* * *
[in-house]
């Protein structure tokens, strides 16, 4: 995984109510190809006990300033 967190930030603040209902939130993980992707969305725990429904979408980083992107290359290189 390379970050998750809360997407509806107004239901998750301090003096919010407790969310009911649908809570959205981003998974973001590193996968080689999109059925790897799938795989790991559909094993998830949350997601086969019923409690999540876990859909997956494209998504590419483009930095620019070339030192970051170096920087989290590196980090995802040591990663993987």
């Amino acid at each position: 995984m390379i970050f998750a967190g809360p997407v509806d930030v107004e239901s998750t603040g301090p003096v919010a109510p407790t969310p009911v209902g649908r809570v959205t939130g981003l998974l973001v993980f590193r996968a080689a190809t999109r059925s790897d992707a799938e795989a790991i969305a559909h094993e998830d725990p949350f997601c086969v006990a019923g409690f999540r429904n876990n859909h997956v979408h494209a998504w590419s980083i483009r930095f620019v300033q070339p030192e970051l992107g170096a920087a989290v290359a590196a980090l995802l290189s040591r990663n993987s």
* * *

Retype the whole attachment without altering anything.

[in-house]
């Protein structure tokens, strides 16, 4: 995984109510190809006990300033 967190930030603040209902939130993980992707969305725990429904979408980083992107290359290189 390379970050998750809360997407509806107004239901998750301090003096919010407790969310009911649908809570959205981003998974973001590193996968080689999109059925790897799938795989790991559909094993998830949350997601086969019923409690999540876990859909997956494209998504590419483009930095620019070339030192970051170096920087989290590196980090995802040591990663993987």
């Amino acid at each position: 995984m390379i970050f998750a967190g809360p997407v509806d930030v107004e239901s998750t603040g301090p003096v919010a109510p407790t969310p009911v209902g649908r809570v959205t939130g981003l998974l973001v993980f590193r996968a080689a190809t999109r059925s790897d992707a799938e795989a790991i969305a559909h094993e998830d725990p949350f997601c086969v006990a019923g409690f999540r429904n876990n859909h997956v979408h494209a998504w590419s980083i483009r930095f620019v300033q070339p030192e970051l992107g170096a920087a989290v290359a590196a980090l995802l290189s040591r990663n993987s």